England captain Michael Vaughan believes match-fixing is still going on at the highest levels of cricket.
Vaughan has a "gut feeling" that match-fixing still exists
Vaughan said he had no personal experience of it but added "my gut feeling is that there is still some kind of corruption in the game".
He was speaking amid speculation that Pakistan coach Bob Woolmer may have been murdered because he was about to expose match-fixing.
Woolmer was strangled after Pakistan lost to Ireland in the World Cup.
I have never been approached and hopefully to God never will be because we don't want to see that in the game
Vaughan added: "I haven't studied it but there are bad things I've seen in certain passages of games.
"It's very hard to clear the whole of cricket from match-fixing."
Match-fixing has blighted cricket over the last 15 years with five former players receiving life bans for corrupting the game, including former South Africa captain Hansie Cronje and India skipper Mohammad Azharuddin.
The other players given life bans were Ajay Sharma (India), Salim Malik and Ata-ur-Rehman (Pakistan).
Rehman's life ban was subsequently revoked in November 2006 to allow him to play club cricket in England, where he now has British citizenship.
South African Herschelle Gibbs was suspended for six months by his national board in 2000 after admitting he agreed to under-perform in a one-day international in exchange for money.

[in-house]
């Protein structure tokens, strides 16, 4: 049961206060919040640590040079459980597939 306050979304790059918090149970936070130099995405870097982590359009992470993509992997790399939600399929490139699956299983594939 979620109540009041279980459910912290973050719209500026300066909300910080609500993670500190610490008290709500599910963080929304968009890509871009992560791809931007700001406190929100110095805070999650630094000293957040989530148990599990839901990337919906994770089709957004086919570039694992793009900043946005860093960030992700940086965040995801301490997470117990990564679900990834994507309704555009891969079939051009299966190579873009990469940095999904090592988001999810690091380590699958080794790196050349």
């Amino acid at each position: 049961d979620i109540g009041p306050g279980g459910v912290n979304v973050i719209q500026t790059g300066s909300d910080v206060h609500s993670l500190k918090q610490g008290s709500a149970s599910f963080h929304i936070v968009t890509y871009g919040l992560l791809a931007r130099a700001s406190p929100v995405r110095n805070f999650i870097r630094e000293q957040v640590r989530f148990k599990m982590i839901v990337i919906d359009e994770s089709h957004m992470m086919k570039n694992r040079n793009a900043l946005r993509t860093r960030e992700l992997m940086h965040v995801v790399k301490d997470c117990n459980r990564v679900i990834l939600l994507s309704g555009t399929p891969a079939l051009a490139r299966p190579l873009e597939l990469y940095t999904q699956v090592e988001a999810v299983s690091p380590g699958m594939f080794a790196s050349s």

And Australians Shane Warne and Mark Waugh were fined in 1994 after accepting money from a bookmaker for supplying pitch information during a tour to Sri Lanka, a matter which only came to light four years later.
Vaughan made his Test debut against South Africa in Johannesburg in 1999-2000, a match revealed later to have been fixed by Cronje.
"I have never had any incidences or been involved in any conversations regarding the fixing of a game of cricket," Vaughan said.
"I have never been approached and hopefully to God never will be because we don't want to see that in the game.
"I played in the Centurion Test that was fixed by Hansie Cronje but I was just a young lad and never thought anything was untoward."
Lord MacLaurin, the former chairman of the England and Wales Cricket Board, echoed Vaughan's comments.
He told BBC Five Live: "Wherever you look, whether you look at cricket or you look at business or wherever you look, you do see corruption. That is a way of our life unfortunately, so I wouldn't take cricket out of the equation."